Reliability Centered Maintenance

Written by Nicholas Kamuda
Bookmark and Share

Over the last 20 years or so, business and physical asset management has seen a general shift towards Reliability Centered Maintenance practices. Prior to the 1970s, most asset management was arguably comprised of methods for addressing failures and prolonging equipment life through fixed-interval strategies. In the decades since, those strategies have been revised, reversed, or updated to function with complex modern physical assets.

A Brief History of Reliability Centered Maintenance

The first industry to recognize that traditional maintenance practices were no longer compatible with the rapid advancement of modern assets was the commercial aviation industry. In the early 1960s, representatives from different sectors of the aviation industry--the FAA, the aircraft manufacturers, and the major commercial airlines-- put their heads together to develop new maintenance strategies that were informed by the complexities of modern aircraft. Called the Maintenance Steering Group Task Force, they sought to direct maintenance towards the aspects of asset management that required attention. The resulting studies formed the basis of modern Reliability Centered Maintenance and RCD practices.

The United States Department of Defense, interested in the findings of the civil aviation industry, commissioned a report in 1976 which was released in 1978. The report was titled "Reliability Centered Maintenance," and helped promote the concept that maintenance should be aimed at maintaining the functionality of assets, not necessarily the asset itself. The growing complexity and inter-dependency of modern assets means that a failure mode of a modern asset affects many different aspects of a business, from production cost to customer service, product quality, safety and environmental integrity. By targeting the functionality of assets, businesses can maintain service and production, both of which are essential to the security of a modern business.

The Maintenance Steering Group Task Force also discovered that the failure pattern upon which traditional (fixed interval) maintenance is based was not applicable for most components on aircraft. The traditional view, that components operate reliably for a certain period and then wear out, was found to apply to
only 2% of items. The well-known bathtub curve, in which a high incidence of failure (known as infant mortality) followed by a constant conditional probability of failure followed by a wear-out was found to apply to only 4% of items.

The remaining components followed a further 4 models of conditional probability of failure, with the majority of them falling into a pattern that showed almost no correlation between operational age and failure rate. This data almost proves fixed-interval strategies to be incompatible with modern assets. Moreover, many of the results of other recent studies support the idea that fixed-interval strategies may have negative consequences. Overhauls, once thought to extend operational life by pushing back the "wear-out zone," are often found to actually introduce another "infant mortality" period into an otherwise stable asset or system.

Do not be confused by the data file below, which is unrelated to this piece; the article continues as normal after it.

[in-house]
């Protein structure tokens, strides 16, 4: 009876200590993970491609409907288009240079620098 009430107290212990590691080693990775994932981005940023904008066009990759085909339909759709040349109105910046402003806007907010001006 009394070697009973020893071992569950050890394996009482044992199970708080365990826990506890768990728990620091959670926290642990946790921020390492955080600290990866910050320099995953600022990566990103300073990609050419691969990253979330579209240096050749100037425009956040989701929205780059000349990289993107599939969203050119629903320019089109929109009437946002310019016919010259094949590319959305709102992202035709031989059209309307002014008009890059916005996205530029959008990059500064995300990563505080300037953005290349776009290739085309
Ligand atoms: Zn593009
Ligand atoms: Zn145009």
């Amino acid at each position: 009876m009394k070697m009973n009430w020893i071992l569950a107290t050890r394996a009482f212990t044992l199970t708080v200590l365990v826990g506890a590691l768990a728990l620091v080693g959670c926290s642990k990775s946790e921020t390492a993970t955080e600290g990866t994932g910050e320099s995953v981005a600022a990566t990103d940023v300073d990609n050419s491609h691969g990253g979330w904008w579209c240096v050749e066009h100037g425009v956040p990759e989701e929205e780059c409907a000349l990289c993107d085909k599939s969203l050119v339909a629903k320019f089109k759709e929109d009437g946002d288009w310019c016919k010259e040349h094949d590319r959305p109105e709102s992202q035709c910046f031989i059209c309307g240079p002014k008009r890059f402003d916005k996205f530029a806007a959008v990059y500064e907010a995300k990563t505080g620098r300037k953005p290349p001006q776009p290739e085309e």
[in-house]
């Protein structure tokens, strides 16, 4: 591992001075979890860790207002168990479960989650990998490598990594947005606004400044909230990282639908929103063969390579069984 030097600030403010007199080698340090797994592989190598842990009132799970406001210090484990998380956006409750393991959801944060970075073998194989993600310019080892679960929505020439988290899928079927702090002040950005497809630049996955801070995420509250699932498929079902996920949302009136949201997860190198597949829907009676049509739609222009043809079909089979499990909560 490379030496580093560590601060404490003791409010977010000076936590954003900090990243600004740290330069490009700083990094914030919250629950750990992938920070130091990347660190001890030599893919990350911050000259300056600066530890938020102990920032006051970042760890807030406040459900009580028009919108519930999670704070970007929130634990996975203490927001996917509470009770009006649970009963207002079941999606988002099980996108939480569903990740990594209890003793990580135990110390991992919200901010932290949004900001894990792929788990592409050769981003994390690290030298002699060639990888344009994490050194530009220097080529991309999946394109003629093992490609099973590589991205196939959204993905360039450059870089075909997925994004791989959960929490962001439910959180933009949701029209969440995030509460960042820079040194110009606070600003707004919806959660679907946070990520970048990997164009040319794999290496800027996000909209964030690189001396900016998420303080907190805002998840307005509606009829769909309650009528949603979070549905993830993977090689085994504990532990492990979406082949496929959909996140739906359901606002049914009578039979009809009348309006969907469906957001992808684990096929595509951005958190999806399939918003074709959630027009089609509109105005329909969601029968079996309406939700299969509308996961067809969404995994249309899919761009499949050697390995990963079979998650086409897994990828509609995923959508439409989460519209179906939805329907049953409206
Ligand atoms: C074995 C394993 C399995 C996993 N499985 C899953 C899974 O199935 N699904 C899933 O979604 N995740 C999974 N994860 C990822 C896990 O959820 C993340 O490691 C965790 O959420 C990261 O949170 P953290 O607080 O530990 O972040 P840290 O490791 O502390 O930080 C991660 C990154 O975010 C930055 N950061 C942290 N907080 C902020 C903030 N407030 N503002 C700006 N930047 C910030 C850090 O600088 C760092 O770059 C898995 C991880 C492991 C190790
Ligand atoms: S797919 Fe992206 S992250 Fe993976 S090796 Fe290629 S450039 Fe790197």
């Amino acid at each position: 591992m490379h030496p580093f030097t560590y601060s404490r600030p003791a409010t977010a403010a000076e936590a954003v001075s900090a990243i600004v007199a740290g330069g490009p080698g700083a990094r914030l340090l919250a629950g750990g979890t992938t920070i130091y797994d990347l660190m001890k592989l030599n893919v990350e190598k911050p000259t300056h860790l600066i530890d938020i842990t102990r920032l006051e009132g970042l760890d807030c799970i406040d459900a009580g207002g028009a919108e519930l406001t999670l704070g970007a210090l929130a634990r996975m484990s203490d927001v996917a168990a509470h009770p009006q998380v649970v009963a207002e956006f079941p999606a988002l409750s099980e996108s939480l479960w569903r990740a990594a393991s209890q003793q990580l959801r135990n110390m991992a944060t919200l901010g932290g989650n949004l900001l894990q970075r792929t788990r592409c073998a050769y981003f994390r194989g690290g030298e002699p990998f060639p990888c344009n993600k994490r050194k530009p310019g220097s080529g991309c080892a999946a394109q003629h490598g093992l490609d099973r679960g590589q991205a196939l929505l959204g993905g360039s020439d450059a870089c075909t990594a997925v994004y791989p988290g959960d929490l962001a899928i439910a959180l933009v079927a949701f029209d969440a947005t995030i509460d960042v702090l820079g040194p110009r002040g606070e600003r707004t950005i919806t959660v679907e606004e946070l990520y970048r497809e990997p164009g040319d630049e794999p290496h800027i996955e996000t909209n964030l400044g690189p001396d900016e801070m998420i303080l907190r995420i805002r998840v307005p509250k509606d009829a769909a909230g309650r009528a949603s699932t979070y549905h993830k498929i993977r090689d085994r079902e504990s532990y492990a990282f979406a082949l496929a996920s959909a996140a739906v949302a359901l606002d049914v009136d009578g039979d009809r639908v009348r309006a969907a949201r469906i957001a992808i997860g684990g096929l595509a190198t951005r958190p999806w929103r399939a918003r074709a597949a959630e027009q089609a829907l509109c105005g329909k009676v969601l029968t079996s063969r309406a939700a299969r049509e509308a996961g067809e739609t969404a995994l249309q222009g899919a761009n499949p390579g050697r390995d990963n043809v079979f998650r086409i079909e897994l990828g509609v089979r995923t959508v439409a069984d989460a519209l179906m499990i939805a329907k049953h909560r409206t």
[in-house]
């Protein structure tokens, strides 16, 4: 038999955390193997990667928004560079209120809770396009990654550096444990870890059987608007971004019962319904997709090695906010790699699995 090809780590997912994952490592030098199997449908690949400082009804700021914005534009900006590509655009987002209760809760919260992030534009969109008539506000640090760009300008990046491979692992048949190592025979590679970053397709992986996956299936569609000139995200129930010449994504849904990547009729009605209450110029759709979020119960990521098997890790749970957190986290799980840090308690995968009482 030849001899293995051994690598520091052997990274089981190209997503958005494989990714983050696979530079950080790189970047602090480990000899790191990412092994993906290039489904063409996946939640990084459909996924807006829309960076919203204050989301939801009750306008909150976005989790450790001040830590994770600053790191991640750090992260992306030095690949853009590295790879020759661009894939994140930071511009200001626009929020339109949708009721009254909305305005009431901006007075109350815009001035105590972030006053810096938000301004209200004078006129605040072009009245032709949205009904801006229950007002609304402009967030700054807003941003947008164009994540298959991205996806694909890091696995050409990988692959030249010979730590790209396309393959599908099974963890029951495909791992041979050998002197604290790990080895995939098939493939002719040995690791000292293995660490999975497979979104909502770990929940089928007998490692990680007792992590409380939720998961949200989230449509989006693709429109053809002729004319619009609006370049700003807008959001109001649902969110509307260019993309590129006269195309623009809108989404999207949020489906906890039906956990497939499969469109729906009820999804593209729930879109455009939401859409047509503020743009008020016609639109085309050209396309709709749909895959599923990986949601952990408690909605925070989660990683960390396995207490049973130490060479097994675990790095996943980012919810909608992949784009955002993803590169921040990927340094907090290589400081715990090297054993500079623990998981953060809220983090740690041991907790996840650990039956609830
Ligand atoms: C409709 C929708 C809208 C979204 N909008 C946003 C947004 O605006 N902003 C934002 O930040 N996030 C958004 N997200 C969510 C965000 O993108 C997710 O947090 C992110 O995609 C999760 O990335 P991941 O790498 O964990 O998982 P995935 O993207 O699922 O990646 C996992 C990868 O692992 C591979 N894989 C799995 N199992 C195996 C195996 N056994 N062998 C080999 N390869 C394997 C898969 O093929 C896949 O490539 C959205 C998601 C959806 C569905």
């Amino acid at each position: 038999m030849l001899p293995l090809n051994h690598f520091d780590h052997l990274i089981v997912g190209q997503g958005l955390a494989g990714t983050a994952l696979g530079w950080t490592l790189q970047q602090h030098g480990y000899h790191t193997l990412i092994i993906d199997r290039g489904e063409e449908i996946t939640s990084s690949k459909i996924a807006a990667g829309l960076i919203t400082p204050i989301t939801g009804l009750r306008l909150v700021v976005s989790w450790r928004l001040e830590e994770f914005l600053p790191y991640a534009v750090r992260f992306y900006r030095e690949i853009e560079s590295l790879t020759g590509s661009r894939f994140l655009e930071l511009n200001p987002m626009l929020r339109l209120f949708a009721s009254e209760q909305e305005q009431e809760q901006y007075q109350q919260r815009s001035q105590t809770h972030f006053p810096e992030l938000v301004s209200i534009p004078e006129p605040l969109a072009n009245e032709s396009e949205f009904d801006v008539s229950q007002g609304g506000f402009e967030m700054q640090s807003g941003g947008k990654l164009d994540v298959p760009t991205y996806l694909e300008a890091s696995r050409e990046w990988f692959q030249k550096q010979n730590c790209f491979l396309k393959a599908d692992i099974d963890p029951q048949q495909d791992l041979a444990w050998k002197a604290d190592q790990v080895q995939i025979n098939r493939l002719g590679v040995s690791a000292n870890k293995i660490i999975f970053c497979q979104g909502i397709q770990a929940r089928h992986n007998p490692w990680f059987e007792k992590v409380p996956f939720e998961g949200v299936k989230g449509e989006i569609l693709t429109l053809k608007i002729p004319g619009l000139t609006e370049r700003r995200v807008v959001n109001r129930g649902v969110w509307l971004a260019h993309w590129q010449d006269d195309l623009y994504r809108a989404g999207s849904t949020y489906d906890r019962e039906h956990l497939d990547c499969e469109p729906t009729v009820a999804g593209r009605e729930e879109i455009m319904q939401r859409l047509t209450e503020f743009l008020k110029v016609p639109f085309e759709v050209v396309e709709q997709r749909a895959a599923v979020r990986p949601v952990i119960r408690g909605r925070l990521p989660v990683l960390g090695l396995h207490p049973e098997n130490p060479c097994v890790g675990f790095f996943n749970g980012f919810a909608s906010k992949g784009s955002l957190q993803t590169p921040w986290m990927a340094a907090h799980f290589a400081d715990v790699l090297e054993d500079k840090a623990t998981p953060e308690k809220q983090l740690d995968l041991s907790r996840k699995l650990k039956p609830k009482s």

Producing a Reliability Centered Maintenance Plan

Reliability Centered Maintenance and RCM 2, identify the maintenance requirements of each physical asset in its operating context. A multi-disciplined team answer a series of specific questions to identify the appropriate failure management policies. The first stage in the process is to identify what functions the asset is expected to perform including equipment performance in its present operating context. These functions are then subject to the remaining RCM questions.

Next, every reasonably likely failure mode that would cause a loss of each function must be identified to an appropriate level of detail along with the effects that each failure mode would have on other assets or aspects of the business. The resulting analyses can be organized in a database covering many assets.

The RCM decision making stage identifies an appropriate failure management policy to deal with the consequences of each failure mode (safety, environment, cost, unavailability, mission failure etc). Failure management policies include condition based maintenance, scheduled restoration, scheduled discard, failure finding, one-time changes (such as physical redesigns, training recommendations and procedural changes) and no scheduled maintenance.

Bookmark and Share